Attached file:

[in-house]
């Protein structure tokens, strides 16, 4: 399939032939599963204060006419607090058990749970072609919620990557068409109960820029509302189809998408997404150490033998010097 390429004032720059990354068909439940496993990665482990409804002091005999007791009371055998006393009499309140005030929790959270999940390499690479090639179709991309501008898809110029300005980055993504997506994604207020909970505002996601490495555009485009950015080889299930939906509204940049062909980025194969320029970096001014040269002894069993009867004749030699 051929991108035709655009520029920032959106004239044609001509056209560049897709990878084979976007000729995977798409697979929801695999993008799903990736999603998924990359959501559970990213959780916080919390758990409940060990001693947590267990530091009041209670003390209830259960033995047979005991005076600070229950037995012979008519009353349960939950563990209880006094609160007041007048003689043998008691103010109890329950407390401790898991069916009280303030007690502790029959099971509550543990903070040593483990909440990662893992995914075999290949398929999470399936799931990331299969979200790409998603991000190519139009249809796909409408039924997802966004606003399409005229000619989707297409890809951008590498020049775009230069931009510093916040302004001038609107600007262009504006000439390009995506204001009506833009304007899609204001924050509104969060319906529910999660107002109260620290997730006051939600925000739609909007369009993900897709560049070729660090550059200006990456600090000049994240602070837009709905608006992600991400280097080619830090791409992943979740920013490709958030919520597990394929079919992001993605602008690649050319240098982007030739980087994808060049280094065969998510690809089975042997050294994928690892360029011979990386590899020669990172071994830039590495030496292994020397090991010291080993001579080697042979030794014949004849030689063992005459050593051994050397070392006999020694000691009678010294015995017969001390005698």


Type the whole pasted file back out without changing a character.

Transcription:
[in-house]
């Protein structure tokens, strides 16, 4: 399939032939599963204060006419607090058990749970072609919620990557068409109960820029509302189809998408997404150490033998010097 390429004032720059990354068909439940496993990665482990409804002091005999007791009371055998006393009499309140005030929790959270999940390499690479090639179709991309501008898809110029300005980055993504997506994604207020909970505002996601490495555009485009950015080889299930939906509204940049062909980025194969320029970096001014040269002894069993009867004749030699 051929991108035709655009520029920032959106004239044609001509056209560049897709990878084979976007000729995977798409697979929801695999993008799903990736999603998924990359959501559970990213959780916080919390758990409940060990001693947590267990530091009041209670003390209830259960033995047979005991005076600070229950037995012979008519009353349960939950563990209880006094609160007041007048003689043998008691103010109890329950407390401790898991069916009280303030007690502790029959099971509550543990903070040593483990909440990662893992995914075999290949398929999470399936799931990331299969979200790409998603991000190519139009249809796909409408039924997802966004606003399409005229000619989707297409890809951008590498020049775009230069931009510093916040302004001038609107600007262009504006000439390009995506204001009506833009304007899609204001924050509104969060319906529910999660107002109260620290997730006051939600925000739609909007369009993900897709560049070729660090550059200006990456600090000049994240602070837009709905608006992600991400280097080619830090791409992943979740920013490709958030919520597990394929079919992001993605602008690649050319240098982007030739980087994808060049280094065969998510690809089975042997050294994928690892360029011979990386590899020669990172071994830039590495030496292994020397090991010291080993001579080697042979030794014949004849030689063992005459050593051994050397070392006999020694000691009678010294015995017969001390005698």